A communicable disease is an illness caused by an infectious agent, such as bacteria, viruses, fungi or parasites, and/or toxins, and can usually be passed from one person to another.
The Duplin County Health Department is responsible for the tracking of Communicable Diseases in Duplin County residents. Staff conducts contact investigations, and evaluations of disease, provides guidance on treatment to health care providers, and monitors patients’ course of illness to provide follow-up for reportable diseases. Communicable disease reporting under State law is a basic feature of our societal mechanisms for the protection of public health. North Carolina law mandates healthcare providers and laboratories to report over 70 diseases or conditions to their local health department. Some examples of reportable communicable diseases include Hepatitis A, B & C, coronavirus, influenza, measles, salmonella, and other foodborne illnesses.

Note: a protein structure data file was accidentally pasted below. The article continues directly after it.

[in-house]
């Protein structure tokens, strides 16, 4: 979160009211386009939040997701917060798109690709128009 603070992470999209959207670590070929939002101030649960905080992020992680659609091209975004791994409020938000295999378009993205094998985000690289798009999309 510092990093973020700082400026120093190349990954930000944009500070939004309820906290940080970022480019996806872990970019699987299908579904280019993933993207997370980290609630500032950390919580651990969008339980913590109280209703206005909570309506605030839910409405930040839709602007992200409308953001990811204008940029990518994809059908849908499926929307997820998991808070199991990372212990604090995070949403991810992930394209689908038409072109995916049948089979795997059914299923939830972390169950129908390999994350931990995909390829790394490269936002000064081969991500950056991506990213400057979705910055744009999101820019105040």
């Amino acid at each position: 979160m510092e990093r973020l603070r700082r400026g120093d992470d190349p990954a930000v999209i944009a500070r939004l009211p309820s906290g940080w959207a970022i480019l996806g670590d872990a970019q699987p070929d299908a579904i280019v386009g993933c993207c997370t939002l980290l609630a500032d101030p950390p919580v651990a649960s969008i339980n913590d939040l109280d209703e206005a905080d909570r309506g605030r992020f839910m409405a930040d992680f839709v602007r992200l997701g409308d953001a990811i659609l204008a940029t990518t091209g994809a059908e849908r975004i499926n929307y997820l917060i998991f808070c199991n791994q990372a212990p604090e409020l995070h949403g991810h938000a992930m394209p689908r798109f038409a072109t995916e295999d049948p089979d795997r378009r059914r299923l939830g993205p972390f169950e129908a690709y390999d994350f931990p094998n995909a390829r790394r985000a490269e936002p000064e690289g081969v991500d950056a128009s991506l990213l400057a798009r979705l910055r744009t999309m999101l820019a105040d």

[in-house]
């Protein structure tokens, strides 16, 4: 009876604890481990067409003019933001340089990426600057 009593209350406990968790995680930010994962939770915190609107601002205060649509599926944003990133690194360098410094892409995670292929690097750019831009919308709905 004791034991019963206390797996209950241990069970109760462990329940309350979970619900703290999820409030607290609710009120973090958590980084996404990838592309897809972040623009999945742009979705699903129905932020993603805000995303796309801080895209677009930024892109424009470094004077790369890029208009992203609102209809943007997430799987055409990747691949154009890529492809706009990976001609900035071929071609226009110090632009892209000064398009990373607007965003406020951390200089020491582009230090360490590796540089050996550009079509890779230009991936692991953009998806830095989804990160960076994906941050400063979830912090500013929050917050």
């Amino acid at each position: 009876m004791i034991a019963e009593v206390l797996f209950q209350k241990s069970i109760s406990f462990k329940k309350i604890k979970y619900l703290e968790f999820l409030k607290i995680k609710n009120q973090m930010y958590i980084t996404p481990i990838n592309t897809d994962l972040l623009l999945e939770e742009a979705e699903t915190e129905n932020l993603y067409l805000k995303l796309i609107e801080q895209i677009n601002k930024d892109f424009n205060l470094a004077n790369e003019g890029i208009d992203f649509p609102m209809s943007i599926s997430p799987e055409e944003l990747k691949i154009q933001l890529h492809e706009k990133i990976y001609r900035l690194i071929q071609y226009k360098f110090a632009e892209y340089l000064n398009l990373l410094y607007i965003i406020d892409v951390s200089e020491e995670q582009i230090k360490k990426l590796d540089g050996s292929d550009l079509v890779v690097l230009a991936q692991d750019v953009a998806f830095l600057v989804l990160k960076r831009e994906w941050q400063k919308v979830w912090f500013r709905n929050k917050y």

Some ways in which communicable diseases spread are:
- Physical contact with an infected person:
- Touch (staphylococcus)
- Sexual Intercourse (chlamydia, gonorrhea, HIV)
- Fecal/Oral transmission (hepatitis A)
- or Droplets (influenza, coronavirus)
- Contact with a contaminated:
- Surface or object (norovirus)
- Food (salmonella, E. coli)
- Blood (HIV, hepatitis B)
- or Water (cholera)
- Bites from insects or animals capable of transmitting the disease
- Mosquito (malaria, yellow fever)
- Animals: (rabies, Ebola)
- Travel through the air (tuberculosis, whooping cough, and measles)
- Handle and prepare food safely. Wash hands, utensils, and surfaces when preparing food. Don’t leave food out; refrigerate promptly.
- Wash hands often
- Clean and disinfect surfaces. Cleaning with soap and water is usually enough unless someone in the house is ill. Use an EPA-certified disinfectant, dilute bleach solution, or rubbing alcohol.
- Cough and sneeze into your sleeve.
- Don’t share personal items that can’t be disinfected, like toothbrushes, razors, or needles. Needles should be thrown away properly after one use.
- Get vaccinated, vaccines prevent many infections and diseases.
- Avoid touching stray or wild animals.
- Stay home when you are sick.
NC STDs/STIs Facts & Data
County Health Rankings & Roadmaps
NC Reportable Diseases
HIV/STD Prevention & Care
NC Rabies Manual
NC Tuberculosis Manual
NC State Lab
Center for Disease Control (CDC)